9.2 - MasteringPhysics: Assignment Print View

Info iconThis preview shows pages 1–2. Sign up to view the full content.

View Full Document Right Arrow Icon
Ch9_2 Due: 10:00pm on Wednesday, October 27, 2010 Note: You will receive no credit for late submissions. To learn more, read your instructor's Grading Policy [ Switch to Standard Assignment View] You should make a serious attempt at these problems before your October 27 workshop. You only have a couple of hours after the work shop to make final adjustments before the due time !! You will do poorly in the work shop if you are unprepared. !! If you need help consult the Help Blog and/or visit the help room. Introduction to Simple Harmonic Motion Consider the system shown in the figure. It consists of a block of mass attached to a spring of negligible mass and force constant . The block is free to move on a frictionless horizontal surface, while the left end of the spring is held fixed. When the spring is neither compressed nor stretched, the block is in equilibrium. If the spring is stretched, the block is displaced to the right and when it is released, a force acts on it to pull it back toward equilibrium. By the time the block has returned to the equilibrium position, it has picked up some kinetic energy, so it overshoots, stopping somewhere on the other side, where it is again pulled back toward equilibrium. As a result, the block moves back and forth from one side of the equilibrium position to the other, undergoing oscillations . Since we are ignoring friction (a good approximation to many cases), the mechanical energy of the system is conserved and the oscillations repeat themselves over and over. The motion that we have just described is typical of most systems when they are displaced from equilibrium and experience a restoring force that tends to bring them back to their equilibrium position. The resulting oscillations take the name of periodic motion . An important example of periodic motion is simple harmonic motion (SHM) and we will use the mass-spring system described here to introduce some of its properties. Part A Which of the following statements best describes the characteristic of the restoring force in the spring-mass system described in the introduction? Hint A.1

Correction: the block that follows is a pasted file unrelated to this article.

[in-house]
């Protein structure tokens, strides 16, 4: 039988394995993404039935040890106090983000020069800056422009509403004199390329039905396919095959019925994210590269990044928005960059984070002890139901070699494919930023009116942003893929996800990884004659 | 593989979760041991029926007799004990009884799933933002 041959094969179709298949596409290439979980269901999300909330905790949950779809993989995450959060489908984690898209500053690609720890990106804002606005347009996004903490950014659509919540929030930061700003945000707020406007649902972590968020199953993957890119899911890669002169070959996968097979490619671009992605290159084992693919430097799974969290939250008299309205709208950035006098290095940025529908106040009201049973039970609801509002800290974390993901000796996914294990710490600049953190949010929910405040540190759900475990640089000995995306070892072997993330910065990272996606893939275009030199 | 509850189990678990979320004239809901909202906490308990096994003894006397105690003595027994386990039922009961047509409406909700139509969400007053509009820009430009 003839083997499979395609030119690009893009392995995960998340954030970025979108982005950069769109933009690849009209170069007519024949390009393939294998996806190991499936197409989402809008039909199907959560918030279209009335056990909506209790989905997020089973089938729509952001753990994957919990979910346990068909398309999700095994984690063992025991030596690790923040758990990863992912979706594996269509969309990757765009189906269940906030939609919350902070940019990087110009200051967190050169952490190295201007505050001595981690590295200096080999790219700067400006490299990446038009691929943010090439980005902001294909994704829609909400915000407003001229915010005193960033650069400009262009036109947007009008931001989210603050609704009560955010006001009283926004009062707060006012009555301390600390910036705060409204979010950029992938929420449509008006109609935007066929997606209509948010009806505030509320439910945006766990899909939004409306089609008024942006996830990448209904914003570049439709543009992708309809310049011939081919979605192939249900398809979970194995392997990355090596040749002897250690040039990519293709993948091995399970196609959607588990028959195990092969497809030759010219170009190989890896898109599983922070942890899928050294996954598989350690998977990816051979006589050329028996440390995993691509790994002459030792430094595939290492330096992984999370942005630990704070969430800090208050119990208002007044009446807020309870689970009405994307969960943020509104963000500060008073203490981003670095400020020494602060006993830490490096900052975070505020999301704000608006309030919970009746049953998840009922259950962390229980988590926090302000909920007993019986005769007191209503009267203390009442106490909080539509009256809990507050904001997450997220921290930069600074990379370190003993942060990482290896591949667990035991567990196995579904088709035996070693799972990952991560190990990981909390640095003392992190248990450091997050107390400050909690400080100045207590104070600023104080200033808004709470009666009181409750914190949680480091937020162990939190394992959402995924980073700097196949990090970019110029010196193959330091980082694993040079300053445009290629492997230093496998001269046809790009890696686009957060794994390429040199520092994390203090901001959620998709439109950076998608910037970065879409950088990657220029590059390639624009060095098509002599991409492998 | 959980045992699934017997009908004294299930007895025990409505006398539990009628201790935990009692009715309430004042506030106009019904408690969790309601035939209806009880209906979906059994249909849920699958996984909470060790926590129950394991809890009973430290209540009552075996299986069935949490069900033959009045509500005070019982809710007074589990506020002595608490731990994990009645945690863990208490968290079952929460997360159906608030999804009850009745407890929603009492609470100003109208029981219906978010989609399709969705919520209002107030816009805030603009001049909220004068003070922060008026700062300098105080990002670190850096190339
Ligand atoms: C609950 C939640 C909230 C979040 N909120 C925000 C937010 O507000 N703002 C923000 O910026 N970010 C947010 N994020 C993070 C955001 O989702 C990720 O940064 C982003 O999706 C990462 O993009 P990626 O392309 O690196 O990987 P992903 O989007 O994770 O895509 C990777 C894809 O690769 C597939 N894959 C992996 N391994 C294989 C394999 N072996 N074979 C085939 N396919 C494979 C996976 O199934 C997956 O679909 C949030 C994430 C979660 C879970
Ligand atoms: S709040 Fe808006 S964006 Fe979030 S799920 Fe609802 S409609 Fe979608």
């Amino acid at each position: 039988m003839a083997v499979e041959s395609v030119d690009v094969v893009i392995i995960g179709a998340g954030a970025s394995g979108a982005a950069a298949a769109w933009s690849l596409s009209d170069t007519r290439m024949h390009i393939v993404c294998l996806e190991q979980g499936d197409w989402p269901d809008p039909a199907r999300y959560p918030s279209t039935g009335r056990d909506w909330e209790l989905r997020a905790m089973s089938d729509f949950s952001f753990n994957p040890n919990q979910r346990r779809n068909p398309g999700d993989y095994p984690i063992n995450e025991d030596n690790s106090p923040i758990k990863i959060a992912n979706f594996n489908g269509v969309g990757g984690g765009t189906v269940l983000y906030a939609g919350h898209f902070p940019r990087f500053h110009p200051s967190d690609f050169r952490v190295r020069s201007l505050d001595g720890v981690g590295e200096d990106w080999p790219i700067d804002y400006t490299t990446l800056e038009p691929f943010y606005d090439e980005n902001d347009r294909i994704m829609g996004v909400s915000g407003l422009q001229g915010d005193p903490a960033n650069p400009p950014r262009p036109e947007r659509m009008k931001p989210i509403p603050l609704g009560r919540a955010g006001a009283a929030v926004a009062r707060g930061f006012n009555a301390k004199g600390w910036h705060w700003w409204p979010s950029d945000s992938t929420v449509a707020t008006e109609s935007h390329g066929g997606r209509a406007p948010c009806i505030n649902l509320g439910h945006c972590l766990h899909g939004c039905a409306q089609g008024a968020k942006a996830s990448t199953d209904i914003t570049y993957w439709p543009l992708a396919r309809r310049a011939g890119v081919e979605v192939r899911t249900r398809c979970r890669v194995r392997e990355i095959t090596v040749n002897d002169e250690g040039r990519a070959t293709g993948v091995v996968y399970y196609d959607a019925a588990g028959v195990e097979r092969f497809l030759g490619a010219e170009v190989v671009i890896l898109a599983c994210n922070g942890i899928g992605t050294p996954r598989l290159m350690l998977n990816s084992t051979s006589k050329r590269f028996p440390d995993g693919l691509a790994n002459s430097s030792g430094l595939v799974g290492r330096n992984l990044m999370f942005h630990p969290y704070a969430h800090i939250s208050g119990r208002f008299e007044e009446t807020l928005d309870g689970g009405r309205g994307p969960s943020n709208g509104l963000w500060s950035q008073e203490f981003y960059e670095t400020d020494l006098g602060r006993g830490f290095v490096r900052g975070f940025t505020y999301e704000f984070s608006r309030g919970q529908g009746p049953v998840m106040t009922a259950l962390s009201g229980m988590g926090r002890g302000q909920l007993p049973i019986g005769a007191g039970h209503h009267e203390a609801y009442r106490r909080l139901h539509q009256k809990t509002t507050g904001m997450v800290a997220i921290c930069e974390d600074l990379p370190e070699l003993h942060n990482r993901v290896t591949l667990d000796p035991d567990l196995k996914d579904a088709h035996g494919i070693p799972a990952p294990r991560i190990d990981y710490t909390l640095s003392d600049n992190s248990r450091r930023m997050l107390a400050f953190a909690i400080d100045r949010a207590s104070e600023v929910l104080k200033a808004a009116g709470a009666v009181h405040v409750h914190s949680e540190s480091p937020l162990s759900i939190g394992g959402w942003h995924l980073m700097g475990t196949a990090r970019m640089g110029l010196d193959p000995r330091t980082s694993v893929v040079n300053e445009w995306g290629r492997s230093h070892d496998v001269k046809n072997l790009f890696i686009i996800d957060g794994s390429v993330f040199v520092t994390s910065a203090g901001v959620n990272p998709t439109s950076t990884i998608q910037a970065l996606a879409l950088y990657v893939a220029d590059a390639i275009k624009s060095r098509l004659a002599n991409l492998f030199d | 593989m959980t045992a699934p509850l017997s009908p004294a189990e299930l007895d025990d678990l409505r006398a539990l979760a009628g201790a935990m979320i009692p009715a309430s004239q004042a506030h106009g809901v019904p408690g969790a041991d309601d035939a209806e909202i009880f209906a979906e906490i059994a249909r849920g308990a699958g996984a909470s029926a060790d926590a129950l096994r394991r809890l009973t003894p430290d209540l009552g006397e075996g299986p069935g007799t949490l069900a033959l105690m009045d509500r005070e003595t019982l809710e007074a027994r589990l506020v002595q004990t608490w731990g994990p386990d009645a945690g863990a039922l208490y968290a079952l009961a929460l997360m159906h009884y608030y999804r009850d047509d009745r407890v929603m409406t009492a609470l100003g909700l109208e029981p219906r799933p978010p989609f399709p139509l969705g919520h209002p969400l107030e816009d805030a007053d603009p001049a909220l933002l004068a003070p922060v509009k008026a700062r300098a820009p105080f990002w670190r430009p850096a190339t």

Background image of page 1

Info iconThis preview has intentionally blurred sections. Sign up to view the full version.

View Full DocumentRight Arrow Icon
Image of page 2
This is the end of the preview. Sign up to access the rest of the document.

This note was uploaded on 03/06/2011 for the course PHY 121 taught by Professor Stephens during the Spring '08 term at SUNY Stony Brook.

Page1 / 5

9.2 - MasteringPhysics: Assignment Print View

This preview shows document pages 1 - 2. Sign up to view the full document.

View Full Document Right Arrow Icon
Ask a homework question - tutors are online